Constructed in 1784, Sultan’s Battery is last remnant of the fierce and majestic Tipu Sultan. The place was built using black stones to obstruct warships from entering the river, a major route for the English during their invasion. It gives an impression of being a miniature fortress with the ability to mount cannons all around. It also has an underground storage area to store gunpowder. Today, it wears a deserted look but if you climb to the top, a panoramic view of the Arabian Sea awaits along with the lush greenery surrounding the fort. It’s a real treat for nature lovers.
Yes, the name is exactly what it sounds. Opened by an American guru, this Hare Krishna ashram located around 30km north of Mangalore is not a typical holiday retreat. The ashram imparts surf lessons and also helps its guests practice yoga and lead a simple life. There are no five-star services; a typical day would include morning prayers followed by yoga, breakfast (vegetarian cuisine only) and surfing. It’s a relaxed place to unwind from urban life. Accommodation may be a bit pricey, but it is worth it. The surfing is all year long, but the best waves are May to June and September to October.
The city of Mangalore owes its name to the Mangaladevi temple. Situated around three kilometres from the city centre in the region of Bolar, the Mangaladevi temple is dedicated to the goddess Parvati. This temple traces its roots back to the 9th century. A very holy temple, it is believed maidens who come and pray here for a good husband are blessed with one. During the festival of Dussehra, grand and elaborate pujas are held which are a sight to watch.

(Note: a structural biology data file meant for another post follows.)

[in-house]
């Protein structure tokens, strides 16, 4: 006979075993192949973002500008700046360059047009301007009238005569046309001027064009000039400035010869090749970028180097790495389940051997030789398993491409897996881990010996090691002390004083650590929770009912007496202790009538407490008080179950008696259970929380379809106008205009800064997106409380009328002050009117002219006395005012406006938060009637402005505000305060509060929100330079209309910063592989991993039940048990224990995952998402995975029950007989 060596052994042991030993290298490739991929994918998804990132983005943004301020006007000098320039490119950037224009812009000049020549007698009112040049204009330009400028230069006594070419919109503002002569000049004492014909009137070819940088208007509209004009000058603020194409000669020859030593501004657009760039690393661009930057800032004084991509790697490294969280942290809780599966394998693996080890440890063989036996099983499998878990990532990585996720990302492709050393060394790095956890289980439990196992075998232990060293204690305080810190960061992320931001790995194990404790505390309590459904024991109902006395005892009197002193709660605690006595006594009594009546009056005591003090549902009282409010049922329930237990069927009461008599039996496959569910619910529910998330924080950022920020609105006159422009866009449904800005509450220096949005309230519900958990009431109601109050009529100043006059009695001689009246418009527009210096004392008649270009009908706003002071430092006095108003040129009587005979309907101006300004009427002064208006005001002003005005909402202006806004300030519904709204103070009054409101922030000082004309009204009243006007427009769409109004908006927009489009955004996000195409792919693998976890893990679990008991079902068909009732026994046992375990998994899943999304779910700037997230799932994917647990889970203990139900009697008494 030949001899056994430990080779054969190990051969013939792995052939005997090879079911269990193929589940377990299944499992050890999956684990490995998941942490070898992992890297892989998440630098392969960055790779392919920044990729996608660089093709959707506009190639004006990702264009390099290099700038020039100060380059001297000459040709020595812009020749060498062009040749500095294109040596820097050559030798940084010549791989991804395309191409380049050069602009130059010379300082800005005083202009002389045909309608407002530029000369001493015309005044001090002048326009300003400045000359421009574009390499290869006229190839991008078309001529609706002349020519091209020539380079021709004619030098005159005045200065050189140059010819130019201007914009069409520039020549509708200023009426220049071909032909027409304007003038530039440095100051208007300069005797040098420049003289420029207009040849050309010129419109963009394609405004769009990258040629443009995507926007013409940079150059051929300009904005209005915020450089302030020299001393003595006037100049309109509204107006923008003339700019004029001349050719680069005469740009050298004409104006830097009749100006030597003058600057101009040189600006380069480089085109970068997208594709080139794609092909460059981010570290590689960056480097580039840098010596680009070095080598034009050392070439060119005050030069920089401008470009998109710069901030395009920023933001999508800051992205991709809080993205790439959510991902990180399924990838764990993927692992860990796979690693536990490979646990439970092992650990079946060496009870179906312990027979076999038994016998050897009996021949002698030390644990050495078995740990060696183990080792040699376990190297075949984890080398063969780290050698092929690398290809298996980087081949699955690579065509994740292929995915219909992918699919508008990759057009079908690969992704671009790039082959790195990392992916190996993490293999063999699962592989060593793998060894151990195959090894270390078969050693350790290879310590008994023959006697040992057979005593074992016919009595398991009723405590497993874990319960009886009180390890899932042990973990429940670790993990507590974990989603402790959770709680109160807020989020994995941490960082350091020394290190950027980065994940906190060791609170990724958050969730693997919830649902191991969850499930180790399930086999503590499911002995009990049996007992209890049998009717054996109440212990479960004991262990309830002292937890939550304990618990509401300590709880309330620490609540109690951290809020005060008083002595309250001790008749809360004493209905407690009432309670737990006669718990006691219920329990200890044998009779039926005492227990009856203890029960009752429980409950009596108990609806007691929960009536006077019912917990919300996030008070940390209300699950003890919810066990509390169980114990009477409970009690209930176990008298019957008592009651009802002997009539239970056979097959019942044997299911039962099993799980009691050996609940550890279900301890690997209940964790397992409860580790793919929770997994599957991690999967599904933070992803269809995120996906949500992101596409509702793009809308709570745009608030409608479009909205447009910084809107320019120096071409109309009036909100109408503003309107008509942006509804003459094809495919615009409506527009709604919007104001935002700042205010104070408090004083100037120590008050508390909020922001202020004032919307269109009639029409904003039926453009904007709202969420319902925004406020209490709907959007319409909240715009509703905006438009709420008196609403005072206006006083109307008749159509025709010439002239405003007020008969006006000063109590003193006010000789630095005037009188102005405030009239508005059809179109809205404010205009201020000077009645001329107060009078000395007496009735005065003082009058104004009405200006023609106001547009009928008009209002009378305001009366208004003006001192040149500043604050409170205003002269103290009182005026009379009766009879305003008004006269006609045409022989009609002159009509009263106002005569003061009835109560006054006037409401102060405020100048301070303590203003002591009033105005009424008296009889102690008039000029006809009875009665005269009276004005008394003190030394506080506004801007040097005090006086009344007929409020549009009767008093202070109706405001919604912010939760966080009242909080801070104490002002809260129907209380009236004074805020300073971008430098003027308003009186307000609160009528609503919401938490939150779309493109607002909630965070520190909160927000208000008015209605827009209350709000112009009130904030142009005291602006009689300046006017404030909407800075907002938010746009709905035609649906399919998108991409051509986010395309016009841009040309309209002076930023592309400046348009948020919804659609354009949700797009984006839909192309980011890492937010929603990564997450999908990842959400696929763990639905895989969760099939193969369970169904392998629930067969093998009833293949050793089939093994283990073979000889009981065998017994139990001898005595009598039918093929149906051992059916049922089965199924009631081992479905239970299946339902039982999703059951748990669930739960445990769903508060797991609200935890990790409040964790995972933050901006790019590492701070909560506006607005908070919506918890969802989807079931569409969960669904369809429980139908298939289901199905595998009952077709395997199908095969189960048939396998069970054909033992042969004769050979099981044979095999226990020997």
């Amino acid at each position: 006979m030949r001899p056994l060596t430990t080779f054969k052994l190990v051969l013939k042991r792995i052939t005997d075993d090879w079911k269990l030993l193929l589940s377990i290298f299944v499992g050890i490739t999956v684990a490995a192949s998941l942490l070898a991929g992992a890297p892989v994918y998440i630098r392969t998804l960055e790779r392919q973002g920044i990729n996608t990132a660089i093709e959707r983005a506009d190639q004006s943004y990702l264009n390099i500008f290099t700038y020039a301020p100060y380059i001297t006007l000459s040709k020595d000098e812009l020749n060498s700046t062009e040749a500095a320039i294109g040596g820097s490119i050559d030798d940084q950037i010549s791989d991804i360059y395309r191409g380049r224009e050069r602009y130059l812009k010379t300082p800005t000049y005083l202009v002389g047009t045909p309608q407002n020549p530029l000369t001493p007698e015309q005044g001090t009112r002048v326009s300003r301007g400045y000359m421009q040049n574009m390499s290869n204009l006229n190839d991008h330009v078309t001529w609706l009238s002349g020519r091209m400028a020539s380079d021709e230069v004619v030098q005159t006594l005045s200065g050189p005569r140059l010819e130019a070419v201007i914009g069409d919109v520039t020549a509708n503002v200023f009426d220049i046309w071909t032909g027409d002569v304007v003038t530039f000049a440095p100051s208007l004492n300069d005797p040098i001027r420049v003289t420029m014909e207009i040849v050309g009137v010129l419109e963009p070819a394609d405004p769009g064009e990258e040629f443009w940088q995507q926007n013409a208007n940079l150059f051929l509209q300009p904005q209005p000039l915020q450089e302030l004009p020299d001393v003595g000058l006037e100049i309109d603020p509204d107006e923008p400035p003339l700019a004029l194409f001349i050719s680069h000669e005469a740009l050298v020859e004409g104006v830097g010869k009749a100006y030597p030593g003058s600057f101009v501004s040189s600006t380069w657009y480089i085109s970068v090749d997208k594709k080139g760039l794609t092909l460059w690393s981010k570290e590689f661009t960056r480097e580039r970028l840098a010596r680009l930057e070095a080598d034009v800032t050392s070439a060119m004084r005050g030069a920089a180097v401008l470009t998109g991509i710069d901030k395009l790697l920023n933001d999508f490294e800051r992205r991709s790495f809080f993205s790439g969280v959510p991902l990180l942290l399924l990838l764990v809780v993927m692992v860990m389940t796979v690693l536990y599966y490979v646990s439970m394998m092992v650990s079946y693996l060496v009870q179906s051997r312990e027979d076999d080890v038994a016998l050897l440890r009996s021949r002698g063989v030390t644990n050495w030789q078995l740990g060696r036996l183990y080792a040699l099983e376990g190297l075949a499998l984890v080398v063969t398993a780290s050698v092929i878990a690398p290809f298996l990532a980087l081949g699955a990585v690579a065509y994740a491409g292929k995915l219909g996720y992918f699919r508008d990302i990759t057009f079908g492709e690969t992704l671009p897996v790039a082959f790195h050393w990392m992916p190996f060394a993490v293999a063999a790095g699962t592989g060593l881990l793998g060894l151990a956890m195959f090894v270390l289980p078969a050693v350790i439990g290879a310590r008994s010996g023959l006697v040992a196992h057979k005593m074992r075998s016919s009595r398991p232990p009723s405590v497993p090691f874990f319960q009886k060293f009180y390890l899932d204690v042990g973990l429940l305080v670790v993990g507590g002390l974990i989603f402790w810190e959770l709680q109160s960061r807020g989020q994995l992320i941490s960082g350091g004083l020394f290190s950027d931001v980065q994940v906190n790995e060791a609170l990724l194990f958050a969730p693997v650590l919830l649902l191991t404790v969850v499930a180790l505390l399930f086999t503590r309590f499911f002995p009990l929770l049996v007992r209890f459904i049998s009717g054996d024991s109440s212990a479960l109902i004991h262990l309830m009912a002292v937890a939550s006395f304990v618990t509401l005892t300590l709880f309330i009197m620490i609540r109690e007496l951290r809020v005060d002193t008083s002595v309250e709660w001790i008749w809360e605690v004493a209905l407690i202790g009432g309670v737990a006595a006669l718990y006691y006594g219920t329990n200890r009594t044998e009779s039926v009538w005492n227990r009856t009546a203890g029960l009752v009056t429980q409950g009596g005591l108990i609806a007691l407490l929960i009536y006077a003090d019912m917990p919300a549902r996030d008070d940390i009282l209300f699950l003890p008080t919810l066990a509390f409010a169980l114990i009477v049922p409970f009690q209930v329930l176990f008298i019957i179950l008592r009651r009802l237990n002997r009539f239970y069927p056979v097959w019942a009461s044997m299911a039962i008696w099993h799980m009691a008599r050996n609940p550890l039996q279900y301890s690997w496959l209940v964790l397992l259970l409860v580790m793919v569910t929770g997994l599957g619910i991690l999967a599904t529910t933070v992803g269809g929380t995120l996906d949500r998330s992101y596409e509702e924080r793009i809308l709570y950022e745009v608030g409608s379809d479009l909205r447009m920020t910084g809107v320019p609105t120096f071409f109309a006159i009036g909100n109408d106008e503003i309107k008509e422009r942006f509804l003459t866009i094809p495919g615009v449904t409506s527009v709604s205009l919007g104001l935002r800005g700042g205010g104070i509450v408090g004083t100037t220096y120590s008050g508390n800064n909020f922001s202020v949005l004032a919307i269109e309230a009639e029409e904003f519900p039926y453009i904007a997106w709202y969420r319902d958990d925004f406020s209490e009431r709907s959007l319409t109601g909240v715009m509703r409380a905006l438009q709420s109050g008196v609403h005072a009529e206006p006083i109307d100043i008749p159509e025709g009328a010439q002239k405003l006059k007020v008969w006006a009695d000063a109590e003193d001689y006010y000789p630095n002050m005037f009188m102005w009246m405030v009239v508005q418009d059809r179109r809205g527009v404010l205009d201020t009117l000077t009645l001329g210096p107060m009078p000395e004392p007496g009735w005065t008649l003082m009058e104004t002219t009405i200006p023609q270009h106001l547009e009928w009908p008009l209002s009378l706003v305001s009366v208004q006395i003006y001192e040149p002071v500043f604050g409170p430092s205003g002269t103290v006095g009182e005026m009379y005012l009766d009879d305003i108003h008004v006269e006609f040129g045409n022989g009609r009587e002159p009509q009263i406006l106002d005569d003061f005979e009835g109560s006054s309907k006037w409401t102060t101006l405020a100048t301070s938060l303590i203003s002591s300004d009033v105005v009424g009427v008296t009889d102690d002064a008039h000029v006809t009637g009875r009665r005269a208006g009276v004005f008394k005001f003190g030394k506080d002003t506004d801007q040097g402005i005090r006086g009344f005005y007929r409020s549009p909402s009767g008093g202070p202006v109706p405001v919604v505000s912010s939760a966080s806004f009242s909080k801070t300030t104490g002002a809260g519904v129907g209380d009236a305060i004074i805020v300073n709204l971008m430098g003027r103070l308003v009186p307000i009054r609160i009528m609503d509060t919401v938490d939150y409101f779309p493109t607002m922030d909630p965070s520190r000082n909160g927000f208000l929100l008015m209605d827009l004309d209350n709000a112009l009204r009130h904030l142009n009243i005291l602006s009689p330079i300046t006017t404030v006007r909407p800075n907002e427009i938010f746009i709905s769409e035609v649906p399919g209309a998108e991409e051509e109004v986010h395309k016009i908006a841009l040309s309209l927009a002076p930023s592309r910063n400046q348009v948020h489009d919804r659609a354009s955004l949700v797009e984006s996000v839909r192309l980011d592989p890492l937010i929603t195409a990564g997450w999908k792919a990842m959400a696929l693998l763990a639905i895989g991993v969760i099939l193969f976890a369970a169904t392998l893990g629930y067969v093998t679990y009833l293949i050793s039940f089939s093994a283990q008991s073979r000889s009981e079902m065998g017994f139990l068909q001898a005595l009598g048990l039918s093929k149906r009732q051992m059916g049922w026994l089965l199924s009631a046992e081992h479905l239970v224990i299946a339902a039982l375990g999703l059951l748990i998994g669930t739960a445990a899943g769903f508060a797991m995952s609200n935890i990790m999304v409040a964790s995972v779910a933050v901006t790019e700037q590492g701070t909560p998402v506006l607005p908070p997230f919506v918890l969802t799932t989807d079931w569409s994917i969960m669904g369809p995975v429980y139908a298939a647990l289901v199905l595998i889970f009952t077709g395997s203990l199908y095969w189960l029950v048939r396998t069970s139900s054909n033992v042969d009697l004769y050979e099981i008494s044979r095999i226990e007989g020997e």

In a coastal town when seafood is the staple food, Gajalee is the place to go. It is often counted in the top 100 restaurants in India. Located upon a hilltop with beautiful surroundings, you can feel the charm of an old British bungalow coupled with exceptional views of the city while munching on the most delicious seafood in town.
Opening hours: 11am-3pm, 7pm-12am
Located in the heart of Mangalore city, this lighthouse also known as Tagore Park was built in the 18th century by the emperor Haider Ali. During the British rule in India, the lighthouse was used by officers in the British army to monitor incoming ships. Today, it’s a beautiful garden enjoyed by people of all ages with children running around, adults jogging and old couples rediscovering love as they gaze upon the marvellous view of the sea. The base of the lighthouse has a public library with a reading room named after the Karnad Sadashiv Rao, a freedom fighter.
Kateel is a small temple town located around 30km from Mangalore; it’s one of the most sacred places in Hinduism. The most important temple dedicated to the goddess Durga Parmeshwari, Kateel is located in middle of the river Nandani, and is surrounded by spectacular views and lush greenery; during the monsoons, the flow of the river Nandani is a sight to watch. It’s a must visit for photography and nature lovers.
Pilikula Nisarga Dhama is a major eco-education and tourism development project in Mangalore. Spread over 350 acres of land, the park is an ideal place for nature lovers. The park houses a botanical garden, golf course, science centre, mini aquarium and a lake with boating facilities. There is an open zoo which houses wild animals like tigers, rare wild cats and king cobras.